In his first official engagement as SIMI President, Gerard O'Farrell opened the event and acknowledged the importance of recruiting top talent and encouraging both female and male executives to become more actively involved in helping to change the perception of careers within the Industry. Despite the challenges facing the Motor Industry in terms of Brexit and WLTP, Mr O’Farrell also highlighted the advances in technology, innovation in autonomous driving, enhanced connectivity, and the increasing complexity of cars. He believes there are emerging opportunities for Ireland to position itself as a centre of excellence for software engineering within the automotive Industry and to become a world leader in this field.

Showing their support for Project EDWARD: European Day Without A Road Death
Women@SIMI attendees showing their support for Project EDWARD: European Day Without A Road Death

Francesca McDonagh spoke about her first year in her role as CEO of Bank of Ireland CEO, uncertainty around Brexit for those in business and the topic of gender balance. Francesca spoke about the need for more senior female leaders in all sectors and industries, and discussed the Bank of Ireland gender target announced earlier this year. Under this target, Bank of Ireland, made a commitment for all appointments to senior management and leadership to follow a 50:50 gender ratio by 2021.

Geraldine Herbert spoke about women and the global motor industry from her perspective as a Motoring Journalist and Editor. Geraldine founded WheelsForWomen.ie in 2012 due to a lack of engagement with women from the automotive world editorially and on the marketing side. Geraldine explained that “advertising needs to reflect women, images need to show women, but the industry needs to employ more women. Role models and females must be visible in the industry.”

She went on to discuss the talent crisis across the automotive industry, stating that electric cars, vehicle connectivity, self-driving cars, shifting consumer preferences, and increasing regulatory pressures are creating a complex environment, but that there are compelling reasons for women to be a part of that. She believes that women represent a critical yet underrepresented resource capable of helping automotive companies to take a competitive advantage.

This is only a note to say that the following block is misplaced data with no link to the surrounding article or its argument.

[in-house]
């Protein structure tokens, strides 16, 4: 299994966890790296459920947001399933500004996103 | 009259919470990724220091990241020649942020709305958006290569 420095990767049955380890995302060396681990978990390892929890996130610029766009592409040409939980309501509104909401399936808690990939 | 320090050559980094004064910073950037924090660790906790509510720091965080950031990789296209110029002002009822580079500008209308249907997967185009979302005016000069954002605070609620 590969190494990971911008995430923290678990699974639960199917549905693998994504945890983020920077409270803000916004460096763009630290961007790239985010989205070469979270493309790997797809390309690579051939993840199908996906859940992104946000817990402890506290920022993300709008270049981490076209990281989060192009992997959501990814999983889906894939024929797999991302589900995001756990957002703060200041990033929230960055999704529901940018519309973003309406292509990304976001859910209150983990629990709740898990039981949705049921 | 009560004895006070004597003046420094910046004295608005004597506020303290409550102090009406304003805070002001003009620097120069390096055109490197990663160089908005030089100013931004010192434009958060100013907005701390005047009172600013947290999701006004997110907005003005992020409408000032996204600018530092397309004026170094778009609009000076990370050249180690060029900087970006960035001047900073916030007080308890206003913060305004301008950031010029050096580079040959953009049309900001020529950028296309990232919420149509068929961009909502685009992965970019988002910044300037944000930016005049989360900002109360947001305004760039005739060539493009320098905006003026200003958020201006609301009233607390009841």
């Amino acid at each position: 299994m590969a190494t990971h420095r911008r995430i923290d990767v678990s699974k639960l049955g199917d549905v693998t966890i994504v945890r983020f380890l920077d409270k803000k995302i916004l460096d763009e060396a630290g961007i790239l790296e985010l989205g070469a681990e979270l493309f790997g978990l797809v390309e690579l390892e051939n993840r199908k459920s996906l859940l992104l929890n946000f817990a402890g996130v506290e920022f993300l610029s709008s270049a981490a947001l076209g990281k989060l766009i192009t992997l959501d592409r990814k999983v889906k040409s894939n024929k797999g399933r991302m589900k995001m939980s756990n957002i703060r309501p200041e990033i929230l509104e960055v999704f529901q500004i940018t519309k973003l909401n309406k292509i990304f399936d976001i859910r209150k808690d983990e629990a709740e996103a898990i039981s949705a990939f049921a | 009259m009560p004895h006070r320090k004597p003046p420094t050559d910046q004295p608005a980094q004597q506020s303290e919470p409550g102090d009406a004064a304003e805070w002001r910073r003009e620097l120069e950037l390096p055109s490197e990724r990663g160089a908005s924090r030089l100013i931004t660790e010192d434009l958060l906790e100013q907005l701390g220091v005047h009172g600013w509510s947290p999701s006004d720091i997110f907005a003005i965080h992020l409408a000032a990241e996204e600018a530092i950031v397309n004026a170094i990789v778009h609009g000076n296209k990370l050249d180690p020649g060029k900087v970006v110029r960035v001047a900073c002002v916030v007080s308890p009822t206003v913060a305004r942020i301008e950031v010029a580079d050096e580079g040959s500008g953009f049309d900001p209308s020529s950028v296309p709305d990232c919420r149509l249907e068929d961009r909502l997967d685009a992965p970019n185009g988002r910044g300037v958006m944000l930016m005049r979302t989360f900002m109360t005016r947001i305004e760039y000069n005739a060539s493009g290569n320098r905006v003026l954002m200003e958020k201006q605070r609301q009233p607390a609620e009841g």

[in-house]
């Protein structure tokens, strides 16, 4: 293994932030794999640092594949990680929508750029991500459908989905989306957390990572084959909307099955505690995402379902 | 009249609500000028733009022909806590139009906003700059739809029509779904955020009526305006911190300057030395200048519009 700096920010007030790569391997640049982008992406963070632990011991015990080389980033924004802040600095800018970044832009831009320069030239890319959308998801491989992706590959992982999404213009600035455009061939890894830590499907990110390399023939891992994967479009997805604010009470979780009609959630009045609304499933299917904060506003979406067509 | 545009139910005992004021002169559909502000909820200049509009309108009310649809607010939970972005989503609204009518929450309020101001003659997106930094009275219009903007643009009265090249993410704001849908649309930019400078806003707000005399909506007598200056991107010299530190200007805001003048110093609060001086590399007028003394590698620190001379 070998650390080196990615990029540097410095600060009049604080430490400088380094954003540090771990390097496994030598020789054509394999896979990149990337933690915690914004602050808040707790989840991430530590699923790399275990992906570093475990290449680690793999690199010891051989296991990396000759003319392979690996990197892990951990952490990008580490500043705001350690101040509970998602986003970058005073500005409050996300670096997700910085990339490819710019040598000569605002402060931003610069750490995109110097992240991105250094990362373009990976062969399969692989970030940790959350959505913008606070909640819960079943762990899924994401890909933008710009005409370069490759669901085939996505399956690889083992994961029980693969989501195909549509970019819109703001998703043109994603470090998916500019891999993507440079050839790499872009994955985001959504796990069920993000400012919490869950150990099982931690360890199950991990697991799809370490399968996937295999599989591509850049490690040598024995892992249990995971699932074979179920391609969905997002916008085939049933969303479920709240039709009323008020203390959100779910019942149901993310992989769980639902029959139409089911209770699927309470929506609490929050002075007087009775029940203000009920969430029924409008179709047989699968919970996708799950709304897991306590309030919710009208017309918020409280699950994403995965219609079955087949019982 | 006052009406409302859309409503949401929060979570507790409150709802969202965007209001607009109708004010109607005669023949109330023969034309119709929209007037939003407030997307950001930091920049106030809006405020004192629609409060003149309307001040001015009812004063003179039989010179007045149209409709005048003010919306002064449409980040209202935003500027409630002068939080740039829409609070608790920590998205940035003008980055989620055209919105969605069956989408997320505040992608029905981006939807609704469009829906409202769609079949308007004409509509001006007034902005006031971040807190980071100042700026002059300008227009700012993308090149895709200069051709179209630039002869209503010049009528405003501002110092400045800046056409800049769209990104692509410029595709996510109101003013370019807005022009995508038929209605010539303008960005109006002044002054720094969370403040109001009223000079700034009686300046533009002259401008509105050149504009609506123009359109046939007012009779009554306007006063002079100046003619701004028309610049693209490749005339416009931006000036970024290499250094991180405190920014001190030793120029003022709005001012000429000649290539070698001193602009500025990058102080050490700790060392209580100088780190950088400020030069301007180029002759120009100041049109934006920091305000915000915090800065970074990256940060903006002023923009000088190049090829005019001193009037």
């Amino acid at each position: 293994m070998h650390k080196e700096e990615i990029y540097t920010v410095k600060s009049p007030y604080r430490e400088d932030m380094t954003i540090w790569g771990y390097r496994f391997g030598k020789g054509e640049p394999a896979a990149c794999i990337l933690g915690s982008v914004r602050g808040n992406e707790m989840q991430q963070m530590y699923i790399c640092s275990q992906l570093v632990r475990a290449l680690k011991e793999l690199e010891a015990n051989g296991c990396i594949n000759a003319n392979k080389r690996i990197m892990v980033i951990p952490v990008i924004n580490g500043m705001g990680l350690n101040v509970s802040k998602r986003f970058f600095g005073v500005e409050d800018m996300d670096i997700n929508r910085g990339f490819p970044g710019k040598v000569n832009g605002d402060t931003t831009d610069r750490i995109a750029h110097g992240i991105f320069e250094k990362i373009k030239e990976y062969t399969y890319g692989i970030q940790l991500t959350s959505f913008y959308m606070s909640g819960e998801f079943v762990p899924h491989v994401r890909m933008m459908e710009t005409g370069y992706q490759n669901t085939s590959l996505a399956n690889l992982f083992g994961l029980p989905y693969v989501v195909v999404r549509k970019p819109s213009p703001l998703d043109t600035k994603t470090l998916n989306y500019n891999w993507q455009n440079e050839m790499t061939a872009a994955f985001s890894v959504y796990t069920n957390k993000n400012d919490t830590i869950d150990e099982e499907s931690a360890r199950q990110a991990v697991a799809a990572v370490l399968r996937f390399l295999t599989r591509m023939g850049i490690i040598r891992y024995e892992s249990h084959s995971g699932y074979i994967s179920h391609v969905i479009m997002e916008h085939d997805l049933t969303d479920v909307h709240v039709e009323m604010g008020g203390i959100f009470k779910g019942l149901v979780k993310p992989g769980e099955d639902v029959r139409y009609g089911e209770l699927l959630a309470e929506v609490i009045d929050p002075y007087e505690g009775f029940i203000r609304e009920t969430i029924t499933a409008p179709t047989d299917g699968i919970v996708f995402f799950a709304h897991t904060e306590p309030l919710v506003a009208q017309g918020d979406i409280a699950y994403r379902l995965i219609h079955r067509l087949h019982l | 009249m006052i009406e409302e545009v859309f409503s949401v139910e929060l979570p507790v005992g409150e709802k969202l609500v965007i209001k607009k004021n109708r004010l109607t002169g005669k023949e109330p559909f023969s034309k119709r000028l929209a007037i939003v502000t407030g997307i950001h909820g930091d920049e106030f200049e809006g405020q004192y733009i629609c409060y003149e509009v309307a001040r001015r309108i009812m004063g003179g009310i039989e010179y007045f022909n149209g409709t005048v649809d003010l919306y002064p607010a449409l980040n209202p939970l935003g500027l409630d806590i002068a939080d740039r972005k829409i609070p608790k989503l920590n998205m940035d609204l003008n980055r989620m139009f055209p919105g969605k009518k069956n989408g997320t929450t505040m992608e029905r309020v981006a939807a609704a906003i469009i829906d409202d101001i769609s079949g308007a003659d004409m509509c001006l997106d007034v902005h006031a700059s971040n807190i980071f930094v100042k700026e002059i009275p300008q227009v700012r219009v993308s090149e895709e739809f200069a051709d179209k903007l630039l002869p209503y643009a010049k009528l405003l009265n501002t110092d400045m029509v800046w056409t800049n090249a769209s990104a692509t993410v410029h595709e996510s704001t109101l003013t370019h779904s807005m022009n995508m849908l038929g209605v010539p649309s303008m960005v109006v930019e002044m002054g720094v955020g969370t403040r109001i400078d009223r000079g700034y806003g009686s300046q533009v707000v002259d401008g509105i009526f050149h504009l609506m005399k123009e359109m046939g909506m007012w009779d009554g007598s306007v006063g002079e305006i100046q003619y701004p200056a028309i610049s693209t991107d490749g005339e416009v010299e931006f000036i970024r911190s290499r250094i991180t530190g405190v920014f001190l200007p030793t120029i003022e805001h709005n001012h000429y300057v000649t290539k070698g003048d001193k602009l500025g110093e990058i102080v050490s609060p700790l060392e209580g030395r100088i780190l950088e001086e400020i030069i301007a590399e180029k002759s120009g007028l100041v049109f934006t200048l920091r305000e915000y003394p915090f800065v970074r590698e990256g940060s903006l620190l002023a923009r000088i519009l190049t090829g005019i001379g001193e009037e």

"Women have great intuition and can handle big changes extremely well. Right now big changes are what the car industry is facing. What is so important is for young women to see female role models working within the Industry. We need to communicate that the automotive world is not just for men, creating flexible work practices and highlighting women role models would be beneficial but really what is needed is a culture change, a new way of thinking outside of traditional gender roles. That way a greater number of women can be recruited into all aspects of the Industry and this in turn will filter through to the advertising, images and marketing efforts.”

Gerry Hussey, Performance Psychology Consultant and Motivational Speaker, spoke about the importance of becoming more present in our daily life, and not being afraid to ask about the why in what we do. He emphasised the importance of our emotional wellness and being more attentive to what matters, while also looking after our mental and physical health.


2017 Women@SIMI Conference

4th Annual Women@SIMI Takes Place In Dublin

The Society of the Irish Motor Industry (SIMI) has hosted its 4th annual Women@SIMI event in Dublin. This event is a special gathering of women working in the motor industry in Ireland.

Over 140 professional women from around Ireland attended the 2017 Women@SIMI event, representing different sectors within the motor industry in Ireland.

Women@SIMI is about recognising the dynamic role played by women within the motor industry. The theme of this year's event was the importance of entrepreneurship and seizing opportunities in business and career.

This year's speakers included Michelle Spillane, Director of Global Marketing, RTÉ, Anna May McHugh, Managing Director National Ploughing Association (NPA) and Paula Fitzsimons, Managing Director of Fitzsimons Consulting.

Speaking at the event, Gavin Hydes, President of SIMI, said, “In my view, a critical objective for the industry is to communicate the exciting and dynamic career opportunities that are available in so many diverse sectors SIMI represents. It is important that we are able to attract the very top talent our businesses require going forward. It is a cutting-edge, fast-paced and ever-changing industry that has lots to offer those seeking a rewarding career”.

Karen Kennedy, Marketing Manager of Bank of Ireland Finance, Sponsor of Women@SIMI, said, “Since its inauguration, we are delighted to support Women@SIMI. It is important to recognise both the female role models and mentors within the motor industry and we are proud to play a part in this event”.

2017 Women@SIMI Conference
Pictured left to right: Gillian Fanning Serfac Limited, Teresa Noone SIMI, Mary Kennedy MC, Anna May McHugh, Managing Director National Ploughing Association, Michelle Spillane, Director of Global Marketing, RTÉ Paula Fitzsimons, Managing Director of Fitzsimons Consulting, Karen Kennedy Bank of Ireland Finance. Picture: Aidan Oliver